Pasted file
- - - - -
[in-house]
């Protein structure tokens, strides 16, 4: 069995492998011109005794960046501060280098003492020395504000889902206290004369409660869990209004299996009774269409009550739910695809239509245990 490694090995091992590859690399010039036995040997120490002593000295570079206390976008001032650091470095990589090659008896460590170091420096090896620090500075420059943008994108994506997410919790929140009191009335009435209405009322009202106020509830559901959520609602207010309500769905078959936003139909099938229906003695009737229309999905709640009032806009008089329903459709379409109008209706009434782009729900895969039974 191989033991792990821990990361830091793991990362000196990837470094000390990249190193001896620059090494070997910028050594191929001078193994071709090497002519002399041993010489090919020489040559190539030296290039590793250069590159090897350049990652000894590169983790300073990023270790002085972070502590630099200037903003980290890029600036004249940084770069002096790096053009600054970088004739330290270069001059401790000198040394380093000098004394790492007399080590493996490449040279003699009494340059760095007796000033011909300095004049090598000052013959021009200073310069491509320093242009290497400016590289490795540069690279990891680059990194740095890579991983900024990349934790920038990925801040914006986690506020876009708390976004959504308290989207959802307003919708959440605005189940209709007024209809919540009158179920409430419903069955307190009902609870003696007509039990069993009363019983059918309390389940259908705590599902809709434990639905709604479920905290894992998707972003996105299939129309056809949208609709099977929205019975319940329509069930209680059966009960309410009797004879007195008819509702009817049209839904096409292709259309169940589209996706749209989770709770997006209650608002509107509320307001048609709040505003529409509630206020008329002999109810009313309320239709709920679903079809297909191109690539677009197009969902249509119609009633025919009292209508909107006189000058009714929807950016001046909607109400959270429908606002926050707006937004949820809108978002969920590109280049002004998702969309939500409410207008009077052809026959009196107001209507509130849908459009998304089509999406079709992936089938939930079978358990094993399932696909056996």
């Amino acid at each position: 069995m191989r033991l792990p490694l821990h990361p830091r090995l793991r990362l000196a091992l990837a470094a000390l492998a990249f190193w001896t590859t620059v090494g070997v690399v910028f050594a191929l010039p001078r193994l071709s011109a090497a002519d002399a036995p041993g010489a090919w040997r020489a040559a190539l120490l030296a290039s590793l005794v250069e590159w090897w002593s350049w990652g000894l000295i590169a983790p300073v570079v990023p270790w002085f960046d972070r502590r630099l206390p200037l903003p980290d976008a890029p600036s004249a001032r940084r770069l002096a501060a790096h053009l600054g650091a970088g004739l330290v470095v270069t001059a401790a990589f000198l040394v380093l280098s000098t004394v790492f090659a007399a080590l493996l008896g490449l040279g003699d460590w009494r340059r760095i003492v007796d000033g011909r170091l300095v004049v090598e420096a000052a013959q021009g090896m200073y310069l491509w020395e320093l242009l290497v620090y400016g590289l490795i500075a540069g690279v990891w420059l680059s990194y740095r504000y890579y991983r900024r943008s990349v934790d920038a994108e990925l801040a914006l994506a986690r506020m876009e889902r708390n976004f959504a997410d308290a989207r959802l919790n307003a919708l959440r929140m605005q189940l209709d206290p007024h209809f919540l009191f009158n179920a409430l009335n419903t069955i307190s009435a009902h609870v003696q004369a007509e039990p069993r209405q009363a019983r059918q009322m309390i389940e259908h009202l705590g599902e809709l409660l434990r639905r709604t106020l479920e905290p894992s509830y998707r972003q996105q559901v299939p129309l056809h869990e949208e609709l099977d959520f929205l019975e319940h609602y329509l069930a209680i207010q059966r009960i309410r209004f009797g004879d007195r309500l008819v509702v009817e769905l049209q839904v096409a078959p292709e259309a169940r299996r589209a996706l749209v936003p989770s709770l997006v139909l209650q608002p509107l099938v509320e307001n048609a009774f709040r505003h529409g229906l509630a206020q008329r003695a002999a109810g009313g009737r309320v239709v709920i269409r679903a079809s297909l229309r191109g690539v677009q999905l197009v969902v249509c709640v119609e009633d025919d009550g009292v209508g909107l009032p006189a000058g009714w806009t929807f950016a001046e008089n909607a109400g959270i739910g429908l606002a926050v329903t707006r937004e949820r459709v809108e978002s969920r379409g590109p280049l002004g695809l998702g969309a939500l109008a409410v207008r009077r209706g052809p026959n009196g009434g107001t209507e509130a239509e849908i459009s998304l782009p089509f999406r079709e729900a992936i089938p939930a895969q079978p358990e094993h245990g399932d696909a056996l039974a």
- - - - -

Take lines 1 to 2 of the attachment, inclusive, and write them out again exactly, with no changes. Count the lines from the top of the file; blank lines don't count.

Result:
[in-house]
């Protein structure tokens, strides 16, 4: 069995492998011109005794960046501060280098003492020395504000889902206290004369409660869990209004299996009774269409009550739910695809239509245990 490694090995091992590859690399010039036995040997120490002593000295570079206390976008001032650091470095990589090659008896460590170091420096090896620090500075420059943008994108994506997410919790929140009191009335009435209405009322009202106020509830559901959520609602207010309500769905078959936003139909099938229906003695009737229309999905709640009032806009008089329903459709379409109008209706009434782009729900895969039974 191989033991792990821990990361830091793991990362000196990837470094000390990249190193001896620059090494070997910028050594191929001078193994071709090497002519002399041993010489090919020489040559190539030296290039590793250069590159090897350049990652000894590169983790300073990023270790002085972070502590630099200037903003980290890029600036004249940084770069002096790096053009600054970088004739330290270069001059401790000198040394380093000098004394790492007399080590493996490449040279003699009494340059760095007796000033011909300095004049090598000052013959021009200073310069491509320093242009290497400016590289490795540069690279990891680059990194740095890579991983900024990349934790920038990925801040914006986690506020876009708390976004959504308290989207959802307003919708959440605005189940209709007024209809919540009158179920409430419903069955307190009902609870003696007509039990069993009363019983059918309390389940259908705590599902809709434990639905709604479920905290894992998707972003996105299939129309056809949208609709099977929205019975319940329509069930209680059966009960309410009797004879007195008819509702009817049209839904096409292709259309169940589209996706749209989770709770997006209650608002509107509320307001048609709040505003529409509630206020008329002999109810009313309320239709709920679903079809297909191109690539677009197009969902249509119609009633025919009292209508909107006189000058009714929807950016001046909607109400959270429908606002926050707006937004949820809108978002969920590109280049002004998702969309939500409410207008009077052809026959009196107001209507509130849908459009998304089509999406079709992936089938939930079978358990094993399932696909056996």